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Cutlet of Kazan cultivated horse meat can be tasted in 2-3 years

Cutlet of Kazan cultivated horse meat can be tasted in 2-3 years
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A laboratory-grown meat project is developed in Kazan

Cutlet of Kazan cultivated horse meat can be tasted in 2-3 years
Photo: Maksim Platonov

The Centre for Nanotechnologies of the Republic of Tatarstan together with the Institute of Fundamental Medicine and Biology at Kazan Federal University have been developing laboratory-grown horse meat and sturgeon technology for about a year already. If everything goes according to plan, the Kazan laboratory will present experts real meat cutlet made with no harm to animals no later than in three years.

How it works

A revolution in the food industry has been calmly looming in KFU Professor Albert Rizvanov’s laboratory: muscle cells of horse and sturgeon are grown here to create cultivated meat. Real animals almost don’t suffer. Their tissue sample is taken, stem cells come from them. These cells are loaded to a special breeding ground to the bioreactor. In the reactor, they differentiate into muscle cells, ripen and proliferate. In a word, this is the essence of cultivated meat technology. The Centre for Nanotechnologies of the Republic of Tatarstan in the university laboratory under Rizvanov carries out this project in Kazan.

If we go into the process, it is very complicated. It is little to buy a bioreactor and breeding grounds. It is important to choose correct conditions inside the reactor (pressure, temperature, humidity), use the optimal breeding ground, choose the correct concentration of oxygen and carbon dioxide, use a sterile laminar box — not to introduce external microorganisms into the substance — consider hundreds of factors to provide a result that is as close to the goal as possible.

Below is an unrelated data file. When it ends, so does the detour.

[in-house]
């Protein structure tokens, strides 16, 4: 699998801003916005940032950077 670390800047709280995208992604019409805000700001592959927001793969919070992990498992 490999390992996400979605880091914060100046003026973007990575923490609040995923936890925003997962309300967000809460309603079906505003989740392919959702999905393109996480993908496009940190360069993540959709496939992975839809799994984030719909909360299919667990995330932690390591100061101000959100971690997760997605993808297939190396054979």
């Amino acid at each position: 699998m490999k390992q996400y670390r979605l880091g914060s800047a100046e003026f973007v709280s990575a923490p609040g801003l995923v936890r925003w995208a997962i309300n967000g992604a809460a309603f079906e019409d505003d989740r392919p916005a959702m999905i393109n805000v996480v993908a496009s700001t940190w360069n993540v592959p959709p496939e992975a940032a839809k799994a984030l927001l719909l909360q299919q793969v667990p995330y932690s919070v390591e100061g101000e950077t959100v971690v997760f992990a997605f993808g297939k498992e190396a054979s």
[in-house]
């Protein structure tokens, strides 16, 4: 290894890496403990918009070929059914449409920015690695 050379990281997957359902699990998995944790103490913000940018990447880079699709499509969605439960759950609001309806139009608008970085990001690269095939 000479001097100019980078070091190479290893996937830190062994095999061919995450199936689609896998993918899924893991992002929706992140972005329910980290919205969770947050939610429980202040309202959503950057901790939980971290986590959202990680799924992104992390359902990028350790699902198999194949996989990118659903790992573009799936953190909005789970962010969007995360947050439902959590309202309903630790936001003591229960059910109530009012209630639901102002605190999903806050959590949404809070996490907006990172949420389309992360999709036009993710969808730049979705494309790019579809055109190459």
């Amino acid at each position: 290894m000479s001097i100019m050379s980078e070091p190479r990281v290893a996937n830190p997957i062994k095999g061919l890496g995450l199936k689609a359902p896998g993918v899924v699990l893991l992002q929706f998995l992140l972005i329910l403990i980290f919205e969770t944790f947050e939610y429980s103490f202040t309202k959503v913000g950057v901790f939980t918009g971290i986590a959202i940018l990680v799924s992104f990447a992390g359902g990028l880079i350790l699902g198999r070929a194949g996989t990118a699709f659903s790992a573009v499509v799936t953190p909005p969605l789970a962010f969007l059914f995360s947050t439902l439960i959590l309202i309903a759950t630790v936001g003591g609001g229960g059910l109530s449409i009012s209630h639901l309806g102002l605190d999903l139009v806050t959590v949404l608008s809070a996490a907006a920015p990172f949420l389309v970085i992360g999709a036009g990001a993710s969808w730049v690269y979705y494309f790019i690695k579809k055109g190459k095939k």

This technology is now tried to be created and developed around the world: there are already tens of start-ups with meat grown in the lab. For instance, the Ochakov Food Ingredients Plant deals with such developments in Russia. The ISS has scientific projects for bioprinted meat. The technology process is based everywhere on the same principles, the difference is just in details and improvements. The Kazan lab has such improvements too, but their gist isn’t revealed — it is classified information.

Mikhail Bondar, the director general of the Centre for Nanotechnologies of the Republic of Tatarstan, told Realnoe Vremya:

“The project in Kazan is unique, first of all, because of the objects chosen. Nobody has even tried to cultivate horse meat and sturgeon, while demand for these types of animal protein is traditionally high. It is also unique because at the moment nobody deals with cultivated meat in Russia. There are some local developments, but very little is heard about them. This is why we see a big future in this topic and created R&D with the university.”

Artmeat CJSC, which carried out the project on behalf of the Centre for Nanotechnologies, plans to take it to the industrial scale.

Year-old project: present and future

The project is about a year old. Mikhail Bondar said what they had managed to achieve during this time: